Colors of fall: Salmon run in Tahoe area
by Matt Farley
Thousands of bright red kokanee salmon are flooding up Taylor Creek this month as part of their annual spawning rite.
Up to 60,000 of the fish, landlocked relatives of the marine sockeye salmon, could pass through the creek this fall on their way from Lake Tahoe back to the streams where they were hatched, said Jean Norman, assistant director of the Taylor Creek Visitor Center.
"Around late September, they start smelling home," she said, describing how biologists believe kokanee navigate the chilly mountain waters. "The males come first and stake out a safe area, and then the females come later."
Each autumn, the kokanee return to their native areas to select a mate, spawn and die, Norman said. The migration generally reaches its peak in mid-October and can last until late November. As they travel, the salmon gradually change from silvery green and blue to a brilliant red as part of a mating display. Males also develop humped backs and heavy hooked jaws.
The fish migrate en masse to their mating grounds, fighting their way up the shallow stream, displaying their colors to attract a mate and struggling to protect small patches of gravel streambed where they make their redds, or nests.
During the height of the season, Taylor Creek is alive with threshing red fish, egg-eating birds such as mallards and, occasionally, bears and other omnivorous mammals. The wooded area was also filled with dozens of hikers and photographers on Thursday, many seemingly as interested in the spectacular autumn landscapes as the salmon migration.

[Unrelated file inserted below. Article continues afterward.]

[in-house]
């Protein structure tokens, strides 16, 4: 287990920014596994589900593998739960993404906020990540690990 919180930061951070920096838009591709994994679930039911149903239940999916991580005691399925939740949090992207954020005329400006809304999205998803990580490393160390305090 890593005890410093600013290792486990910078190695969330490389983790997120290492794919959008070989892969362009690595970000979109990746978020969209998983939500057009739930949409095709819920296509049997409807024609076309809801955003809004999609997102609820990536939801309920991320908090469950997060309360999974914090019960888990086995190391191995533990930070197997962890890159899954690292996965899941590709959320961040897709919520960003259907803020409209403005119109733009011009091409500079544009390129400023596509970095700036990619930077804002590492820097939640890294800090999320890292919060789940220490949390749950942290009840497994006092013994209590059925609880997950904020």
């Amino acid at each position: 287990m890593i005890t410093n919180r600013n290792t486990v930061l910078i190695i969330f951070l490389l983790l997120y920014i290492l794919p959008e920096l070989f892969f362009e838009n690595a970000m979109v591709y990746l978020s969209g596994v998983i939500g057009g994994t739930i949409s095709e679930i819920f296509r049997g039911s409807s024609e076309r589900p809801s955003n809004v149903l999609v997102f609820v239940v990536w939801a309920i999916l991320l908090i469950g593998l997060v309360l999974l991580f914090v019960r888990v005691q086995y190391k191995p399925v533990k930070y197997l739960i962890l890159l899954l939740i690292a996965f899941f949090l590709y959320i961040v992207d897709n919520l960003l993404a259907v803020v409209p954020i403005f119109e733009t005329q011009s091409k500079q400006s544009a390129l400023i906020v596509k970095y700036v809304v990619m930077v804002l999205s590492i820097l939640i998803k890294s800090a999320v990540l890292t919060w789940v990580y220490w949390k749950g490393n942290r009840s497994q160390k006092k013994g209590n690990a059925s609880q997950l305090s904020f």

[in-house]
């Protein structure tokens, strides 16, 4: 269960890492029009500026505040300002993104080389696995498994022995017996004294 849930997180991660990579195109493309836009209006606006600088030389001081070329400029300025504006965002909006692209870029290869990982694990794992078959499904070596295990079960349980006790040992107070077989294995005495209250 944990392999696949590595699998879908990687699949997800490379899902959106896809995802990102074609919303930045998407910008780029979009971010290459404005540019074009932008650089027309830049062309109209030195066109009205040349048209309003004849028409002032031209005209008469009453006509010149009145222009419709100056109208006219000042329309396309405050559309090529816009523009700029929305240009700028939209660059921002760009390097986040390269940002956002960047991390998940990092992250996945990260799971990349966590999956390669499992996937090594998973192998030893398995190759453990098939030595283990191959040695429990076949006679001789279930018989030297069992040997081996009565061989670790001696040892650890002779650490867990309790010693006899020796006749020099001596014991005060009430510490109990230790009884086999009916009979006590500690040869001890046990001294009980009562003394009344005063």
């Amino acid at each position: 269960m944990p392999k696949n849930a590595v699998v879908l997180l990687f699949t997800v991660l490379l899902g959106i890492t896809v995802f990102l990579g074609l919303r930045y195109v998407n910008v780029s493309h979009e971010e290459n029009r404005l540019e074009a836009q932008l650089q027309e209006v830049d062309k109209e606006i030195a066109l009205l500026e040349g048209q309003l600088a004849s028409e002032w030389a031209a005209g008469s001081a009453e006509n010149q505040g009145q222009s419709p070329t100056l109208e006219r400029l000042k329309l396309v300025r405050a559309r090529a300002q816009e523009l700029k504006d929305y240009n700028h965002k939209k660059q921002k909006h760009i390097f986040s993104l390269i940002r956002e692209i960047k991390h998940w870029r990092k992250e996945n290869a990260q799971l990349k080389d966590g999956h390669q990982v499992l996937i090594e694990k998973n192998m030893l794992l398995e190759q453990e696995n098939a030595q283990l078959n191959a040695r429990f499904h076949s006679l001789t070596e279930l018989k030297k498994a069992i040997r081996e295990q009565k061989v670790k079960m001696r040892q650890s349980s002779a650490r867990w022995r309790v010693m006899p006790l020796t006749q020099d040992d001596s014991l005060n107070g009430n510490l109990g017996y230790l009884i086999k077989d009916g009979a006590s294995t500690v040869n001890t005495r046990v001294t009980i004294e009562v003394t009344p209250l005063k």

A large group of third-graders from Carson City's Bordewich Bray Elementary School toured the creek with rangers, watching the fish, inspecting the surrounding area for signs of predators and learning about the local food chain.
"My favorite part was seeing the ranger pick up the fish and squeeze the eggs out of 'em," student Alex Marschner said. "He showed us bear poo, too."
Another student, Alexa Conrad, gave an exhaustive recounting of the class' trip, including their time in the Stream Profile Chamber, which looks in on the fish from below the waterline.
"We talked about how they change from silver and blue to red and green," she said. "But it was really cool to look and see it."
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